We often hear smoking gun used to describe the “ah ha” moment of a who done it. I was unsure of the meaning and asked Siri. My Apple genius defined it as “as piece of incontrovertible incriminating evidence.”
I know two things with high confidence: (i) there is a very strong correlation between smoking and lung cancer, and (ii) implying smoking as a cause adds to the self-induced stigma that smacks down research for my disease. So, how do we address the stigma without pointing the smoking gun?
I couldn’t stop because I was addicted to nicotine. When I was young and fearless, almost everyone smoked and I joined the crowd. In my 30’s, most quit. I tried, many times and ways, but couldn’t. My addiction was stronger than will power. Addiction is irrational. Most addicts recognize the harm, but recognition caves in the face of physical craving.
How is addiction to nicotine different from alcohol, heroin, or cocaine? It isn’t but what do the health authorities call it? The Center for Disease Control (CDC) says smoking caused 480,000 deaths last year in the United States. Note absence of the word addiction. The CDC also says about 88,000 people die annually from alcohol abuse. Note abuse is not addiction. Almost 35,000 people died from heroin overdose in 2015, according to the National Institute of Health. Note again, overdose is not addiction. It is unreasonable to suggest these deaths resulted from one time or occasional use.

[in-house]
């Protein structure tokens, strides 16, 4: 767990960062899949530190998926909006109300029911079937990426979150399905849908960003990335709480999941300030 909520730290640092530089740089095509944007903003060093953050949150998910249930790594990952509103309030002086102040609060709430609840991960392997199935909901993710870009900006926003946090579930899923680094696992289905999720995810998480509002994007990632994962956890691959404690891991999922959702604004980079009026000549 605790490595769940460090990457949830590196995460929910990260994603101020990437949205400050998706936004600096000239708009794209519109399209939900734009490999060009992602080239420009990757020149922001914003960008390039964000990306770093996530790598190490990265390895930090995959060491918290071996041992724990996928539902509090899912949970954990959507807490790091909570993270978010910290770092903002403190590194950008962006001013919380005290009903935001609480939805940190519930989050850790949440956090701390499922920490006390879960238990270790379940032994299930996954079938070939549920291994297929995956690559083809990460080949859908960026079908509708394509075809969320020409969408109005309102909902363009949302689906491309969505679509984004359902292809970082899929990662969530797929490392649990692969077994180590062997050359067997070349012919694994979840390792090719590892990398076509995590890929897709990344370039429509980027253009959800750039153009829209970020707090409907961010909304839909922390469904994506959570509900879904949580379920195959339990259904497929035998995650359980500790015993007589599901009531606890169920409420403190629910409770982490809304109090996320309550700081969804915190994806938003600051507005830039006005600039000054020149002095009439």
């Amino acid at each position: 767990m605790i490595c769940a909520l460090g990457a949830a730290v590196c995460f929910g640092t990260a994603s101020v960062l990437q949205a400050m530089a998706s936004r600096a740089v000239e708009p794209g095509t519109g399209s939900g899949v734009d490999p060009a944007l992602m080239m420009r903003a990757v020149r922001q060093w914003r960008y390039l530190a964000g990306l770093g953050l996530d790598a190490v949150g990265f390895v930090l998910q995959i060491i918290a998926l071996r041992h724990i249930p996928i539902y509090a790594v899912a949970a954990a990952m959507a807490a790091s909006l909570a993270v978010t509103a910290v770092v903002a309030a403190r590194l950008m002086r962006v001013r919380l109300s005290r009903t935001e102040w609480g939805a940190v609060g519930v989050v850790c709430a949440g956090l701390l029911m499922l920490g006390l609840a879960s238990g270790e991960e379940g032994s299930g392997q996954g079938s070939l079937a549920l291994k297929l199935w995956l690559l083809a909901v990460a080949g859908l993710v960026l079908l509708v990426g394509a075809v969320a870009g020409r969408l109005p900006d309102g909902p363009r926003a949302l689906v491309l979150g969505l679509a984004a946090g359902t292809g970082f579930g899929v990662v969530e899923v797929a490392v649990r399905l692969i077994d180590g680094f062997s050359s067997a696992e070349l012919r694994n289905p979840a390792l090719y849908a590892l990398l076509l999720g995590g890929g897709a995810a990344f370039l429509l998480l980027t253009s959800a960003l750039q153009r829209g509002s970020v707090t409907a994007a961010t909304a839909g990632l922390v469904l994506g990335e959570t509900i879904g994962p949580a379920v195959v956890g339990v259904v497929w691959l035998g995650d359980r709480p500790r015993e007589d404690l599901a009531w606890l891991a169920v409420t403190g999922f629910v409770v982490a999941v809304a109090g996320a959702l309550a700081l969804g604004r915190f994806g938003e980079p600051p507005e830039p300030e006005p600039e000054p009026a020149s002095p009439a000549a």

I contend not using addiction to characterize the root cause is part of the problem. If I smoke, abuse or overdose, I am branded guilty of doing something wrong. I am causing the problem. There is no disease or medical abnormality; therefore, there is nothing to research. This individual guilt becomes a collective stigma. If our national health authority doesn’t treat use as addictive, it certainly won’t be prone to find new treatments. Nor, will there be interest in treating consequences. Thus, the paltry research funding for lung cancer.
Many people experiment with addictive drugs and are fortunate to stop short of addiction. But, when one can’t stop, one is addicted and mechanisms must be found to treat the addiction. So, let’s change the nomenclature. I am addicted to nicotine and my addiction likely caused lung cancer. Where is the smoking gun pointed now?
Stay the course.